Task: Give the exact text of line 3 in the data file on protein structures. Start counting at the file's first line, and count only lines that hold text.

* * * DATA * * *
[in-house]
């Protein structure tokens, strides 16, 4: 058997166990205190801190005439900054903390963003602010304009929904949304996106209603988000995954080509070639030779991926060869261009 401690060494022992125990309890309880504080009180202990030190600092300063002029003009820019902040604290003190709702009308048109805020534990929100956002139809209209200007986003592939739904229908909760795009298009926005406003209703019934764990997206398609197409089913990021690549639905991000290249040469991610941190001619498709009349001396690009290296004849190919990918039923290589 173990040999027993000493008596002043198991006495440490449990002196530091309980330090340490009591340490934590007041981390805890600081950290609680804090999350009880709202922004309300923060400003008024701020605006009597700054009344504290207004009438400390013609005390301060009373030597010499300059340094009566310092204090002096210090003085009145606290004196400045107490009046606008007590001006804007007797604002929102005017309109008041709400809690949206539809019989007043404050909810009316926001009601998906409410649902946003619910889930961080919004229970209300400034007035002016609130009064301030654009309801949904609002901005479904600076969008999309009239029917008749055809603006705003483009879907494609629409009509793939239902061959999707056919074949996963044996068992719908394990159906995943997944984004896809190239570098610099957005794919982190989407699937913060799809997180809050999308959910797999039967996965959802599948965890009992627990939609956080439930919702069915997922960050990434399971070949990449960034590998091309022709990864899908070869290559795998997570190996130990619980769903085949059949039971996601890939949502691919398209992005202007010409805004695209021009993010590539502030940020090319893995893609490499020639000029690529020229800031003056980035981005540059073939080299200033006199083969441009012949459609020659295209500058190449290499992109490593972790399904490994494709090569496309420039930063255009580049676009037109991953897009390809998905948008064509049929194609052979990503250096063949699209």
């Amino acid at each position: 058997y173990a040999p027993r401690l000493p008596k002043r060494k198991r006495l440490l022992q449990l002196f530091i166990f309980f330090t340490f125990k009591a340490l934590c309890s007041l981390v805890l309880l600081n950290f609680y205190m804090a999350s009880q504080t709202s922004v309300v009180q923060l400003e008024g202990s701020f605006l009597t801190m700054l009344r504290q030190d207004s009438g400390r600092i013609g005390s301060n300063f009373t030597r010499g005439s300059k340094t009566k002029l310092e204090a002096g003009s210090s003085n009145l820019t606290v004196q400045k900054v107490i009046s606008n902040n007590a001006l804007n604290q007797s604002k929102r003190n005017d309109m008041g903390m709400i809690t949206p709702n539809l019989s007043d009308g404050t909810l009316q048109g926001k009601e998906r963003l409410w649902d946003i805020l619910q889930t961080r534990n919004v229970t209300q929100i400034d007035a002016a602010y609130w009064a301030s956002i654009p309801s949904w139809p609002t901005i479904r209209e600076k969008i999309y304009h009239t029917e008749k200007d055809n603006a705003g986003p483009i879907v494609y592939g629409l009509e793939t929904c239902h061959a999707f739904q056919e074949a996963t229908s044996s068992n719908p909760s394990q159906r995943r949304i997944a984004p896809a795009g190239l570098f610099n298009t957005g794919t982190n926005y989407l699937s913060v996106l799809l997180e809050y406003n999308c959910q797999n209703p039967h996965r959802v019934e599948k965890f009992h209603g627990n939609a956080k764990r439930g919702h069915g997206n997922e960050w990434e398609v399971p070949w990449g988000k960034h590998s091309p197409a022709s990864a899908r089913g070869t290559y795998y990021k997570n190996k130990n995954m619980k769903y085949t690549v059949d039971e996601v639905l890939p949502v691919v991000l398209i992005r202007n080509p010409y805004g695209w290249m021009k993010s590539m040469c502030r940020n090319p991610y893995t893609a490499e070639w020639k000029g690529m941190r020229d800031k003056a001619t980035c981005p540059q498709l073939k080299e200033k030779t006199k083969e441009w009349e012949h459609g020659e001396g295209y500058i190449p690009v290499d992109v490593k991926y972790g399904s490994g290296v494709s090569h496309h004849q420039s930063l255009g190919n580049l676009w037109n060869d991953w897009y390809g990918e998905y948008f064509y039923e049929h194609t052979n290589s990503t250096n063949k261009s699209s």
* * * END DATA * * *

């Amino acid at each position: 058997y173990a040999p027993r401690l000493p008596k002043r060494k198991r006495l440490l022992q449990l002196f530091i166990f309980f330090t340490f125990k009591a340490l934590c309890s007041l981390v805890l309880l600081n950290f609680y205190m804090a999350s009880q504080t709202s922004v309300v009180q923060l400003e008024g202990s701020f605006l009597t801190m700054l009344r504290q030190d207004s009438g400390r600092i013609g005390s301060n300063f009373t030597r010499g005439s300059k340094t009566k002029l310092e204090a002096g003009s210090s003085n009145l820019t606290v004196q400045k900054v107490i009046s606008n902040n007590a001006l804007n604290q007797s604002k929102r003190n005017d309109m008041g903390m709400i809690t949206p709702n539809l019989s007043d009308g404050t909810l009316q048109g926001k009601e998906r963003l409410w649902d946003i805020l619910q889930t961080r534990n919004v229970t209300q929100i400034d007035a002016a602010y609130w009064a301030s956002i654009p309801s949904w139809p609002t901005i479904r209209e600076k969008i999309y304009h009239t029917e008749k200007d055809n603006a705003g986003p483009i879907v494609y592939g629409l009509e793939t929904c239902h061959a999707f739904q056919e074949a996963t229908s044996s068992n719908p909760s394990q159906r995943r949304i997944a984004p896809a795009g190239l570098f610099n298009t957005g794919t982190n926005y989407l699937s913060v996106l799809l997180e809050y406003n999308c959910q797999n209703p039967h996965r959802v019934e599948k965890f009992h209603g627990n939609a956080k764990r439930g919702h069915g997206n997922e960050w990434e398609v399971p070949w990449g988000k960034h590998s091309p197409a022709s990864a899908r089913g070869t290559y795998y990021k997570n190996k130990n995954m619980k769903y085949t690549v059949d039971e996601v639905l890939p949502v691919v991000l398209i992005r202007n080509p010409y805004g695209w290249m021009k993010s590539m040469c502030r940020n090319p991610y893995t893609a490499e070639w020639k000029g690529m941190r020229d800031k003056a001619t980035c981005p540059q498709l073939k080299e200033k030779t006199k083969e441009w009349e012949h459609g020659e001396g295209y500058i190449p690009v290499d992109v490593k991926y972790g399904s490994g290296v494709s090569h496309h004849q420039s930063l255009g190919n580049l676009w037109n060869d991953w897009y390809g990918e998905y948008f064509y039923e049929h194609t052979n290589s990503t250096n063949k261009s699209s």